Readers comments 11-17-17
Homelessness in Claremont
When reading your November 2 article on Claremont’s homeless workshops, I was touched by the lengths residents are going to in order to combat homelessness. I am a student at Scripps College, but I was born and raised in Honolulu, Hawaii.
Every year while I was growing up, I would serve Christmas Eve dinner at my local homeless shelter. However, I recently found out that, due to a mandate from the state, the shelter is no longer taking families and caters only to homeless individuals and couples. When I heard this news, I was heartbroken thinking about how the children I had met at the shelter would no longer have a place to call home.
According to The Sun, San Bernardino County has seen a slight drop in its homeless population from 2016 to 2017. Meanwhile, LA county has experienced a surge. In addition, San Bernardino, Upland and Ontario are among the cities with the highest homeless populations in the Inland Empire.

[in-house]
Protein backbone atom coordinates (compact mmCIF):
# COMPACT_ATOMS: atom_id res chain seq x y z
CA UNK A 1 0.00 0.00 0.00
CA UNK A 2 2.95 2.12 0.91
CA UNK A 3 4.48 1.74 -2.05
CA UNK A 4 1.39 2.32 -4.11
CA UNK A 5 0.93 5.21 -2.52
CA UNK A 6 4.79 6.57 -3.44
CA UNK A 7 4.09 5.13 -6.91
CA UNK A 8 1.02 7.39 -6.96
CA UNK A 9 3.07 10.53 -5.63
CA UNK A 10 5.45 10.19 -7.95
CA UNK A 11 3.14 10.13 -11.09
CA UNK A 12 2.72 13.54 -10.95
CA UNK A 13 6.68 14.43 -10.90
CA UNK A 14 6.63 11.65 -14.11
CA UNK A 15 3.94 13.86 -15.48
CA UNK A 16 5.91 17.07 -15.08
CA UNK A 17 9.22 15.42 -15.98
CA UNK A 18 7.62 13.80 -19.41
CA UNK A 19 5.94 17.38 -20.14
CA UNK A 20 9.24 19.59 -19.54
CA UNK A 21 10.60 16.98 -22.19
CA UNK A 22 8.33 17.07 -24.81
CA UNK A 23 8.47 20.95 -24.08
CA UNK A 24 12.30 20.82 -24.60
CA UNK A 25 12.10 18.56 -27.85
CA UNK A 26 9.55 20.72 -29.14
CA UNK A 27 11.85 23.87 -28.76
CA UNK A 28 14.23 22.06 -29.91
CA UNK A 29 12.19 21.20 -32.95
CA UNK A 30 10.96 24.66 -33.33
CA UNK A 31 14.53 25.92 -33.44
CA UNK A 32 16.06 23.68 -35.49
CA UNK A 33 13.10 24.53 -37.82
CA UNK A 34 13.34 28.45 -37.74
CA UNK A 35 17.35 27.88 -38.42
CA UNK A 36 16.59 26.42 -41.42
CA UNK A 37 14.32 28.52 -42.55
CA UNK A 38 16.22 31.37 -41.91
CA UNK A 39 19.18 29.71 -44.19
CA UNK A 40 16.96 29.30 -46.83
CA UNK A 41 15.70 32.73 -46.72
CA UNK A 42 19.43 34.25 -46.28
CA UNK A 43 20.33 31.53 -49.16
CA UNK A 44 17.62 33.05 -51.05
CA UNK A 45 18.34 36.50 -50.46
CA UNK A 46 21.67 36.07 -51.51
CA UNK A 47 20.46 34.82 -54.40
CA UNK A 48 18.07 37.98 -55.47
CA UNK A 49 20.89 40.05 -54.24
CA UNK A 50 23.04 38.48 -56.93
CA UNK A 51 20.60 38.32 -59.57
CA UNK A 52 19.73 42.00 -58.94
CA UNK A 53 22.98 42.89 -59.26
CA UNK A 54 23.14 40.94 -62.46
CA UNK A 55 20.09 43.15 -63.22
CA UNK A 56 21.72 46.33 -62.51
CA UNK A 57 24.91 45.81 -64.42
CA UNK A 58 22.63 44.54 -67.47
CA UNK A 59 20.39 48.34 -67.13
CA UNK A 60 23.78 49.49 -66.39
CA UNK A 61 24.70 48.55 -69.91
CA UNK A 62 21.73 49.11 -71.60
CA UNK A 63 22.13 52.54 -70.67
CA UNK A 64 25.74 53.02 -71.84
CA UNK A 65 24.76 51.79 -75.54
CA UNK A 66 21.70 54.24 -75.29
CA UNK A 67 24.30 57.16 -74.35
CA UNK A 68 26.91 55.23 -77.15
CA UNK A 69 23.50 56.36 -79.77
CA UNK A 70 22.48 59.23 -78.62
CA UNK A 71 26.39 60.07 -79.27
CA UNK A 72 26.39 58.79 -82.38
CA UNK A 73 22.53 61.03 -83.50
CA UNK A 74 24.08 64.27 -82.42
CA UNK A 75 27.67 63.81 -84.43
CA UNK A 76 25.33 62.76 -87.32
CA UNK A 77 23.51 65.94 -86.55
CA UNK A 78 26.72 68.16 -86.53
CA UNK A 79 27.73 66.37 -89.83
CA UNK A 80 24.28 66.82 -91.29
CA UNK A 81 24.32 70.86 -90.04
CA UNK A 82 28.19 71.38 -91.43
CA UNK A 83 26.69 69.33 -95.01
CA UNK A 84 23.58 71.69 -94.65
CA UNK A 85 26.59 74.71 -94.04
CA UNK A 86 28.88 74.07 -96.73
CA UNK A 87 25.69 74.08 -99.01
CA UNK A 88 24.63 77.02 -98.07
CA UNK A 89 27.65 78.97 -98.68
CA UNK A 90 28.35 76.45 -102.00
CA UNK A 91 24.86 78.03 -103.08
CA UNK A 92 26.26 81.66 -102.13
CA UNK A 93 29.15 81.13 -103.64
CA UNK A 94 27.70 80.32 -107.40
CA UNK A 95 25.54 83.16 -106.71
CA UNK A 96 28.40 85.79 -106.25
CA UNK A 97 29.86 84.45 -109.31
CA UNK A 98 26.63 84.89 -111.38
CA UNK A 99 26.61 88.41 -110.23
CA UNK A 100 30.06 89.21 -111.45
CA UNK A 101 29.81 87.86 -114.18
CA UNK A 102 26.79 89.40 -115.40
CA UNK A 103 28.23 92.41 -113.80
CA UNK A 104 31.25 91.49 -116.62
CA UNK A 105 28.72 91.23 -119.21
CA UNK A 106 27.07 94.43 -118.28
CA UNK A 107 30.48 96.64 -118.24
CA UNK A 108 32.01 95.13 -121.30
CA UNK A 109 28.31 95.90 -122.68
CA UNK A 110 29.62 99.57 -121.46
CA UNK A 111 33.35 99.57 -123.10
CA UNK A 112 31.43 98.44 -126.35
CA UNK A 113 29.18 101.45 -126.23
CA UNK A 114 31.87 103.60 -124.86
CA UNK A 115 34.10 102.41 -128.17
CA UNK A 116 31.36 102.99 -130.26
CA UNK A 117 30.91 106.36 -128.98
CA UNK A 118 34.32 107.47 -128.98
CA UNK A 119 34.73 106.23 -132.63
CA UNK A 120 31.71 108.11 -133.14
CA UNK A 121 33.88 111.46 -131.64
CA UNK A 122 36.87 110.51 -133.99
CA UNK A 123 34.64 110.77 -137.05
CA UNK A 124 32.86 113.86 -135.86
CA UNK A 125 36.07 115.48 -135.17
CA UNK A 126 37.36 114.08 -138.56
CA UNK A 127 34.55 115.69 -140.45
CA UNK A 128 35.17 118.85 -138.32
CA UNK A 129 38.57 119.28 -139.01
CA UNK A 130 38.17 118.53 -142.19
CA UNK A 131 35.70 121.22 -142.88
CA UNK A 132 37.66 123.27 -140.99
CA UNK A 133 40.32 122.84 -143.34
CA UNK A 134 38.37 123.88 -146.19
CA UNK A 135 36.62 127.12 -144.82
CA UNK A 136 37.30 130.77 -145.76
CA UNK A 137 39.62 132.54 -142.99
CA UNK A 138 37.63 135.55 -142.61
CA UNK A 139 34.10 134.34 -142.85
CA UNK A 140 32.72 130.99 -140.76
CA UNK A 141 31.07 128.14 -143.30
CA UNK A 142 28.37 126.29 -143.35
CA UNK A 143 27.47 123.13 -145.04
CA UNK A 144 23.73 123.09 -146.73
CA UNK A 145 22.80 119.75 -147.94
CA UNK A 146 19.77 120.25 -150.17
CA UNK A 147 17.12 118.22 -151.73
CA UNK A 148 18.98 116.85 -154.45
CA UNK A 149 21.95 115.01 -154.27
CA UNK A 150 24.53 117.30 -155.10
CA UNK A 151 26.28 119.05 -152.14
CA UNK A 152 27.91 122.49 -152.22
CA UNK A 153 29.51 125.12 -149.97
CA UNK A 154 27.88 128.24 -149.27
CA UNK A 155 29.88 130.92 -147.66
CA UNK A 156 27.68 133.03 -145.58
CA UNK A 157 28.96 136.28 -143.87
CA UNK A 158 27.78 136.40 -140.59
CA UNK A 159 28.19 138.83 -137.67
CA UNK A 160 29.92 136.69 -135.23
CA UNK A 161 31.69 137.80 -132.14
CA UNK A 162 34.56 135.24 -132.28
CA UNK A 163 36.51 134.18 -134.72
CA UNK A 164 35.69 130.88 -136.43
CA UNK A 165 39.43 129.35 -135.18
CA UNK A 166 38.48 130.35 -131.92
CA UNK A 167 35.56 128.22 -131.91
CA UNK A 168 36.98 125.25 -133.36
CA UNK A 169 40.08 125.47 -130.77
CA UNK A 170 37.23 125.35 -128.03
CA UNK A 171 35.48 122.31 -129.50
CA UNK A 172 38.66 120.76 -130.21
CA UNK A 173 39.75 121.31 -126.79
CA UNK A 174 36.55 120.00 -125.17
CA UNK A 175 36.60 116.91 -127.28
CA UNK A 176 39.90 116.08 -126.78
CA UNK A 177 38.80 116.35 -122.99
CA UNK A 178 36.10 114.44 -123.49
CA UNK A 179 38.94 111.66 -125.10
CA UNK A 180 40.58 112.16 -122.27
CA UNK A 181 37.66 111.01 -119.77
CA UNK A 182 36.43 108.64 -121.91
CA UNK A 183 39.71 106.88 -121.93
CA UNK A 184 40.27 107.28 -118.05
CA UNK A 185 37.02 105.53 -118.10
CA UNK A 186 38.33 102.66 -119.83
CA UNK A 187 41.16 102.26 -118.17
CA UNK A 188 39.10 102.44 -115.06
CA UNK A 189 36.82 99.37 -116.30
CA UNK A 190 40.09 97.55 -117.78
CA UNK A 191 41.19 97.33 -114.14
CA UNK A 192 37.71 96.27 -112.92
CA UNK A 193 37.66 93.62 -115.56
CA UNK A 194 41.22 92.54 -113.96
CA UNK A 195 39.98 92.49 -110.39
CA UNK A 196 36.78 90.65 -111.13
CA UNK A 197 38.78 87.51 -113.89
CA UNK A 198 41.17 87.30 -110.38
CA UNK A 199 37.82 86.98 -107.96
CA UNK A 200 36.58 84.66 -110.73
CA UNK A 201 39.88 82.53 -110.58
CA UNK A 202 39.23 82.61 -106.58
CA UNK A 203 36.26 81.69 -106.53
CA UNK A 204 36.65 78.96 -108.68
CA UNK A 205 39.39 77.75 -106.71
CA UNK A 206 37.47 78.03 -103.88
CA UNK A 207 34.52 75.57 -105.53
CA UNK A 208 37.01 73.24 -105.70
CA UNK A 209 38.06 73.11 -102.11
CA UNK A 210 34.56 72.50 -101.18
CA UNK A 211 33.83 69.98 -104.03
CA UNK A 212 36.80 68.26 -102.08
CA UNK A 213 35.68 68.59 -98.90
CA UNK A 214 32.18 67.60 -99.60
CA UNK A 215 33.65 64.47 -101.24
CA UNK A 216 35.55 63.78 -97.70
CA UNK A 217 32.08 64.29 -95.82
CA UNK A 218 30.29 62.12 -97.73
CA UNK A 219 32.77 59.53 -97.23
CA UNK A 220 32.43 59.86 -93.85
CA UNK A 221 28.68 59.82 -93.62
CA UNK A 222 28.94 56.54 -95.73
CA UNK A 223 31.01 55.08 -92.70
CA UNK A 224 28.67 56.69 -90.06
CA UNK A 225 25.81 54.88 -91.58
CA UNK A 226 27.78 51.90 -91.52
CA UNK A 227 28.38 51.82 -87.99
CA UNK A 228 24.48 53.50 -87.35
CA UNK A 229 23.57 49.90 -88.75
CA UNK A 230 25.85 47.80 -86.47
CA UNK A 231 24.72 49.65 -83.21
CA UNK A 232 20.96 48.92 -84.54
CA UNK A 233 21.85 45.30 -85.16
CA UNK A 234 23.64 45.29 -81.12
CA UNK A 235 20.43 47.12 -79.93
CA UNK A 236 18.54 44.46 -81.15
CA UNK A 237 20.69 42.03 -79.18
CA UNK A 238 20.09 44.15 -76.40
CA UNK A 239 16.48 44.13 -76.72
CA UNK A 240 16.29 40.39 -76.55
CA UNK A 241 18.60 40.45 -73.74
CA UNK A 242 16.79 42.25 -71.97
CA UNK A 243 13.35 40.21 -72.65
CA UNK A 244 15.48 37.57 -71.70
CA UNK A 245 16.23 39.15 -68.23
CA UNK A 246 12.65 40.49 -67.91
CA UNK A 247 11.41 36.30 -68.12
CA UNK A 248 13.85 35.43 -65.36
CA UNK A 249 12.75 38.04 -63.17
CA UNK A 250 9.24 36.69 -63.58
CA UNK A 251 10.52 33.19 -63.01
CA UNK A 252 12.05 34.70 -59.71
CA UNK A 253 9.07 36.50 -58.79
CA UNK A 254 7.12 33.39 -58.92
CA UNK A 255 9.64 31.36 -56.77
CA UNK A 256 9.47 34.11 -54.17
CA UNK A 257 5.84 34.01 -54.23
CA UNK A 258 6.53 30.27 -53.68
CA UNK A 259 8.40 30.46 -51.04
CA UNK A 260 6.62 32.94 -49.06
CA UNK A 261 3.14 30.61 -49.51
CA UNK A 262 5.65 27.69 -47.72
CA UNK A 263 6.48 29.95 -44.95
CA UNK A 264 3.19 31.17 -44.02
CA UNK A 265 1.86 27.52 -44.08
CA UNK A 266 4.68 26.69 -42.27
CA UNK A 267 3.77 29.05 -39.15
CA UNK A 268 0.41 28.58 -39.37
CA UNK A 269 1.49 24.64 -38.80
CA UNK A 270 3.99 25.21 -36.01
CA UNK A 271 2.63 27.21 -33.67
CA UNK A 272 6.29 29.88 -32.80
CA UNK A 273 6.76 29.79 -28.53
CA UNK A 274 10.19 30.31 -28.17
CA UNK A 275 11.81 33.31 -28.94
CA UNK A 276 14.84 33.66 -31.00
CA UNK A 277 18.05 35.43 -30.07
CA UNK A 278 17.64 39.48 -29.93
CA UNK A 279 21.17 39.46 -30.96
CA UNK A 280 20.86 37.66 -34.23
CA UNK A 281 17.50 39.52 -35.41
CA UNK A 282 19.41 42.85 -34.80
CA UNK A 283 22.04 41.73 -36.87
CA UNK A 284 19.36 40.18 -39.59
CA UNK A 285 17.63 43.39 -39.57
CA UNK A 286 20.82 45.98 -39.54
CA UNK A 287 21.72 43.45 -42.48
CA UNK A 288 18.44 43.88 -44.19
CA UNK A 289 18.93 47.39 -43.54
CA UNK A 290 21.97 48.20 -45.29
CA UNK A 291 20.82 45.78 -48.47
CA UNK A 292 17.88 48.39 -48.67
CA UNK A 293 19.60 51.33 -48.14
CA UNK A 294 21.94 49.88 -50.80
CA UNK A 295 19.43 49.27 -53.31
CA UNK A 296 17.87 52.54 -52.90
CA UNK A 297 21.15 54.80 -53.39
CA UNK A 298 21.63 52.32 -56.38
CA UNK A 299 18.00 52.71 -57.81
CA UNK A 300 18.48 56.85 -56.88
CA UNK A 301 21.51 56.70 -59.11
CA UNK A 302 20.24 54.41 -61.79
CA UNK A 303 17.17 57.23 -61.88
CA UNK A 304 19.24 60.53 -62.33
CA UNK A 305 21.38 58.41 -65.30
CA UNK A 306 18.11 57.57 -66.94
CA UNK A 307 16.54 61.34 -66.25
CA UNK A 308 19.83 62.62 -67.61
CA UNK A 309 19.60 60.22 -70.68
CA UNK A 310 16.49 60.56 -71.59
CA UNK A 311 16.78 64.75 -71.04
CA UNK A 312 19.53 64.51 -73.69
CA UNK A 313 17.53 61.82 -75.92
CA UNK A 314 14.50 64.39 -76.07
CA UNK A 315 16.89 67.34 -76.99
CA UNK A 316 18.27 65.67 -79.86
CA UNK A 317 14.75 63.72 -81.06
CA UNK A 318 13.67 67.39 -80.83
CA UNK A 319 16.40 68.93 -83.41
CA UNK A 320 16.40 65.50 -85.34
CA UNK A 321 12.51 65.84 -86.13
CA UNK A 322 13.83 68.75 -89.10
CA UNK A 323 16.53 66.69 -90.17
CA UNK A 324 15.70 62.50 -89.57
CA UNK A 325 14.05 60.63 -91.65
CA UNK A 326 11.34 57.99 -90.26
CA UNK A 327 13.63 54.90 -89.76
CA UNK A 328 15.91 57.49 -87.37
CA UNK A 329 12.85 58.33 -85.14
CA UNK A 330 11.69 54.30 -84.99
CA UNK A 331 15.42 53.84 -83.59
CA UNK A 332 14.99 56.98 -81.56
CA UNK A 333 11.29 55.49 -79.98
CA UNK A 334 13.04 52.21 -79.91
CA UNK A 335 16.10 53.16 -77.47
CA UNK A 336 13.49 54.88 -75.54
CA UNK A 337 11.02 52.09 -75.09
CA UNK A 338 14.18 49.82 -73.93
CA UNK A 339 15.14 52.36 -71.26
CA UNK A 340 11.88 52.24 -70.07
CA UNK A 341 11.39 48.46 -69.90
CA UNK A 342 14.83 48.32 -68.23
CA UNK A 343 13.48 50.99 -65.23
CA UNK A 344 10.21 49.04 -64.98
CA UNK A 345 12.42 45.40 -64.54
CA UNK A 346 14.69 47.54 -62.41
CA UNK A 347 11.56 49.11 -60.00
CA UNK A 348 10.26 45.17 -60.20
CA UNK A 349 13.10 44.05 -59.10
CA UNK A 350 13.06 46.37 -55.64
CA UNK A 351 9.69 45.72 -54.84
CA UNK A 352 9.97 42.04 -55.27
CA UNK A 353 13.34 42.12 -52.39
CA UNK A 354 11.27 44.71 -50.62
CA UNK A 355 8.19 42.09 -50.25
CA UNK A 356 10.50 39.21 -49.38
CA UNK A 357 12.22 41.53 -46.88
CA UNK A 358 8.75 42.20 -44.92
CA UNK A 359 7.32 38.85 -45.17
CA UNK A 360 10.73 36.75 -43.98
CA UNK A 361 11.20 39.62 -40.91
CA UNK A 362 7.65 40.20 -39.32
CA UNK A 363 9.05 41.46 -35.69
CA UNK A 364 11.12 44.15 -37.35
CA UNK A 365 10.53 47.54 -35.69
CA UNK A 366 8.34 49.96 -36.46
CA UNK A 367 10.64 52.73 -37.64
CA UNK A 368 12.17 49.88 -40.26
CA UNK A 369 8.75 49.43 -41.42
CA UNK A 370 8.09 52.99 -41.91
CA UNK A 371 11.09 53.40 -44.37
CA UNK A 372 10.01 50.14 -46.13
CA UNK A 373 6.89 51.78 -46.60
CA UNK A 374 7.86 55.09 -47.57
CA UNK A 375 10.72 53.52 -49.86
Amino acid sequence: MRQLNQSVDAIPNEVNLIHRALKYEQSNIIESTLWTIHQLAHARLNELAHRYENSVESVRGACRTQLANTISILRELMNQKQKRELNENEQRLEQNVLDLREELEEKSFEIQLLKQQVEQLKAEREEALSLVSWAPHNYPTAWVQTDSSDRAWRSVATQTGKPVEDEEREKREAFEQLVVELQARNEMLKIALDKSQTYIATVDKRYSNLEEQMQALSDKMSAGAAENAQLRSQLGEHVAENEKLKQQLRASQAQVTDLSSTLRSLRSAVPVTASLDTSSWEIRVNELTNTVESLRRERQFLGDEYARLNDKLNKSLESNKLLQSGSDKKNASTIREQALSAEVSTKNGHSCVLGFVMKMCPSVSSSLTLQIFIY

It is so important that Claremont has created a community-based homeless intervention and prevention program. Not only does this program provide shelter for the homeless, but it also gives them the skills and training they need in order to become fully functioning members of the community through job training, resume-building, getting a state ID and, ultimately, finding housing.
Rather than sweeping the issue of homelessness under the rug, Claremont is addressing it head on. I think many communities, including my own in Hawaii, have a lot to learn from the way Claremont is dealing with its homeless population.
Great article by Mark von Wodtke on the pursuit of eating healthy and well.
One excellent resource for the people of Claremont is Uncommon Good, located way in the back of the United Methodist Church north of Foothill Boulevard. Uncommon Good maintains several farms and gardens and sells organic, locally grown produce. The prices and variety are good and the quality is great!
Uncommon Good is open Monday through Friday from 9 a.m. to 5 p.m. and Saturday from 9 a.m. to 1 p.m.
New city attorney
[Editor’s note:?The following letter was sent to the Claremont City Council, with a copy forwarded to the COURIER for publication. —KD]
Dear City council members:
When you select a permanent city attorney, we hope that you will no longer obligate the city to use the city attorney’s firm for special and complex legal services, as you have done in the past and as the temporary legal services contract provides.